The total was enhanced by the trade bid of £65,000 for the pair of c.1740 (and later) marble-topped ‘eagle’ console tables estimated at £1000-1500 and illustrated in ATG No 2337. But it was backed up by some positive bidding elsewhere in the sale held at Donnington Priory on March 28.
Best of English design
Estimated at £8000-12,000, a 3ft 1in (95cm) gilt and gesso table illustrated right was another UK trade buy at £19,000.
It reflected the best of English design c.1720 combining elements borrowed from both Dutch and Irish cabinetmaking. The caryatid supports in particular relate to late 17th century stands which Dutch craftsmen supplied for Oriental cabinets imported at that time.
Bookcases or chests of drawers need to fill the right criteria. “Today these can sell well, but it is vital that they are high quality, in very good original condition and of pleasing and practical design,” said Brown.
At Donnington Priory, a c.1780 mahogany breakfront library bookcase standing 8ft tall x 12ft wide (2.45 x 3.66m) sold to a private buyer at £12,000. It had a pendant cornice above four glazed doors and four panelled doors enclosing fitted drawers. Two later examples, one c.1835 and another c.1890, went at £6500 and £4000 respectively.
Two c.1690 oyster-veneered and marquetry chests of drawers performed well. A walnut example, with two short and two long drawers, was holly banded throughout with the top featuring a design of concentric circles framed by a scrolling surround. It sold at £7500 to a UK private buyer.
The other, of olivewood decorated throughout with marquetry reserves of scrolling foliage in holly, walnut and cedar, went to the trade at £4500.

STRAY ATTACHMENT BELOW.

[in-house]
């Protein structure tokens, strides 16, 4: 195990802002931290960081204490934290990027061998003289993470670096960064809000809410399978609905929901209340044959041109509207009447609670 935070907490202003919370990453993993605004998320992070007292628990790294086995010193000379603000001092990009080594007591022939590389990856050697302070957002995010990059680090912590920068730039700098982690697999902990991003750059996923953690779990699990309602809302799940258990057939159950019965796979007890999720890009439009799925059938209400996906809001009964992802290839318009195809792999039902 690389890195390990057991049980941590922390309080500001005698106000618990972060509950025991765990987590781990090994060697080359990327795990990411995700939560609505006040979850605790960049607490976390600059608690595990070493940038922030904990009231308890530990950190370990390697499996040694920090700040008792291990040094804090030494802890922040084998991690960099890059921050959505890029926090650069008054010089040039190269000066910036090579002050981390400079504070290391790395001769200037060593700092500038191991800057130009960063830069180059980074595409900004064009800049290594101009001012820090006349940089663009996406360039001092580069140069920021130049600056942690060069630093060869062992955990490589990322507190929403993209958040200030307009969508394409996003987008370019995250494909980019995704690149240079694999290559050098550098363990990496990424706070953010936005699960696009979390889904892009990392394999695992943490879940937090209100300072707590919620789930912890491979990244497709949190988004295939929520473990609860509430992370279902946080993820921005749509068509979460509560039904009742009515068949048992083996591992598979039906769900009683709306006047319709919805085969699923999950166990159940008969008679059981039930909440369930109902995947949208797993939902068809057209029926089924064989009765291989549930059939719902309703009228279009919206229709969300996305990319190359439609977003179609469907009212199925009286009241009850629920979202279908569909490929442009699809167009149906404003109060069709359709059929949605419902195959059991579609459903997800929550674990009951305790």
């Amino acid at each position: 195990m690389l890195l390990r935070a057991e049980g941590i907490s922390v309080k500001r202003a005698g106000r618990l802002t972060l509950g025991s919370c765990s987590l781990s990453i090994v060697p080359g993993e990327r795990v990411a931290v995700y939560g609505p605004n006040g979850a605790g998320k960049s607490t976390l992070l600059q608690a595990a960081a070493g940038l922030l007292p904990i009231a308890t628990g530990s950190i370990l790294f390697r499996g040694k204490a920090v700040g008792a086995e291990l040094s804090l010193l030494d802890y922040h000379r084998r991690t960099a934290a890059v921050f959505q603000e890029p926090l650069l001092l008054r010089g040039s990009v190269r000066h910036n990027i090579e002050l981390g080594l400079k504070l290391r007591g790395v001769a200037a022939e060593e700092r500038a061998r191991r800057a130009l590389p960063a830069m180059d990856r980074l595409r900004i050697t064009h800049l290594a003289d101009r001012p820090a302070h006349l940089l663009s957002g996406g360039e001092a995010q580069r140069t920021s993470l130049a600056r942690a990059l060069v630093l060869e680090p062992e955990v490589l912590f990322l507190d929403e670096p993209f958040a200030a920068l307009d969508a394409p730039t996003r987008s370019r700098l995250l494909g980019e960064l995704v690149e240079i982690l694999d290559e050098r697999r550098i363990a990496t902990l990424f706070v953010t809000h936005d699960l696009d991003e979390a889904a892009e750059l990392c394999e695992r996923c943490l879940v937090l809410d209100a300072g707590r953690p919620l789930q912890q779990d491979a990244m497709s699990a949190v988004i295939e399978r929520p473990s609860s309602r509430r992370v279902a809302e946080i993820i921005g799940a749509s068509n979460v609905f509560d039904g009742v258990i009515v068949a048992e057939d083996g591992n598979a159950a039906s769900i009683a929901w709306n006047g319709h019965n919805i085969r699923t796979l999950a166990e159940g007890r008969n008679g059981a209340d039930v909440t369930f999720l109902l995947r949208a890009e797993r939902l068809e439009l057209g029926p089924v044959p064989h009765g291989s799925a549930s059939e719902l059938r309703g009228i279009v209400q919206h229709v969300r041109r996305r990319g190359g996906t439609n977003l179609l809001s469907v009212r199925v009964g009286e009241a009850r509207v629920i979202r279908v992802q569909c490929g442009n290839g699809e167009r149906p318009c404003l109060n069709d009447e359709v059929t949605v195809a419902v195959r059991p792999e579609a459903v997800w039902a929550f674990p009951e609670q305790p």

Plain but honest, a c.1780 mahogany serpentine chest of four long graduated drawers doubled expectations, selling to an American bidder at £2800.
Prices for 19th century French furniture in 18th century styles have been less affected by the vagaries of fashion. Making a major contribution to the Berkshire results sheet was a pair of breakfront tulipwood, kingwood and marquetry commodes.
The marble-topped pair, each 3ft 10in (1.16m) wide, were profusely decorated with scrolling branches to the friezes, parquetry designs to the drawers and central oval reserves. Carrying hopes of £12,000-18,000, the pair was fought for by Continental bidders but finally went to a UK private buyer at £26,000.
Perhaps it was a little disappointing to see a pair of Louis XVI-style mahogany clothes presses by François Linke selling at a lower-estimate £10,000.
Finely decorated and with gilt-bronze mounts, the 5ft 4in (1.62m) tall presses were typical of the highly esteemed 19th-20th century Paris maker. However, they were bedroom pieces, meaning they tend to sell at a discount. Pembroke tables have fallen from favour in recent years. However, the example sold here at £5800 was a black lacquer and gilt Chinese export piece with an oval reserve to the top painted with a river landscape.
Appealing to a wider buying audience, it sold to a UK dealer at close to twice its top estimate.